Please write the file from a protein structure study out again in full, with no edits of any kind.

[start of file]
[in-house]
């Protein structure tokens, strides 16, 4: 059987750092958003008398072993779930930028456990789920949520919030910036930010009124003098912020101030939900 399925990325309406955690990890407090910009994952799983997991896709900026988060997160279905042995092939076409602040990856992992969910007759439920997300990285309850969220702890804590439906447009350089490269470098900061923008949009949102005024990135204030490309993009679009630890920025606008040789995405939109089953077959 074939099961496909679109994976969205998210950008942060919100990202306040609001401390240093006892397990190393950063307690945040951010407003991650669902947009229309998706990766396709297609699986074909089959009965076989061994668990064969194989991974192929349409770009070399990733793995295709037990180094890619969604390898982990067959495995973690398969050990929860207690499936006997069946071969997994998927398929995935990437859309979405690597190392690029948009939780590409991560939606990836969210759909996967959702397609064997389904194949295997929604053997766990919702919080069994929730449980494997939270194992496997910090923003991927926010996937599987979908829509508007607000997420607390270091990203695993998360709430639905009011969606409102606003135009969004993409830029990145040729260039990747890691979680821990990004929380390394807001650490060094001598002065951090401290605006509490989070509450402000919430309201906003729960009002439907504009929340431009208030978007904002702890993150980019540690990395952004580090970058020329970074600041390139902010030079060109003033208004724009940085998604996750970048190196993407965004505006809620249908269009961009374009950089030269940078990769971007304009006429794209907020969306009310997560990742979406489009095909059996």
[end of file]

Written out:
[in-house]
């Protein structure tokens, strides 16, 4: 059987750092958003008398072993779930930028456990789920949520919030910036930010009124003098912020101030939900 399925990325309406955690990890407090910009994952799983997991896709900026988060997160279905042995092939076409602040990856992992969910007759439920997300990285309850969220702890804590439906447009350089490269470098900061923008949009949102005024990135204030490309993009679009630890920025606008040789995405939109089953077959 074939099961496909679109994976969205998210950008942060919100990202306040609001401390240093006892397990190393950063307690945040951010407003991650669902947009229309998706990766396709297609699986074909089959009965076989061994668990064969194989991974192929349409770009070399990733793995295709037990180094890619969604390898982990067959495995973690398969050990929860207690499936006997069946071969997994998927398929995935990437859309979405690597190392690029948009939780590409991560939606990836969210759909996967959702397609064997389904194949295997929604053997766990919702919080069994929730449980494997939270194992496997910090923003991927926010996937599987979908829509508007607000997420607390270091990203695993998360709430639905009011969606409102606003135009969004993409830029990145040729260039990747890691979680821990990004929380390394807001650490060094001598002065951090401290605006509490989070509450402000919430309201906003729960009002439907504009929340431009208030978007904002702890993150980019540690990395952004580090970058020329970074600041390139902010030079060109003033208004724009940085998604996750970048190196993407965004505006809620249908269009961009374009950089030269940078990769971007304009006429794209907020969306009310997560990742979406489009095909059996």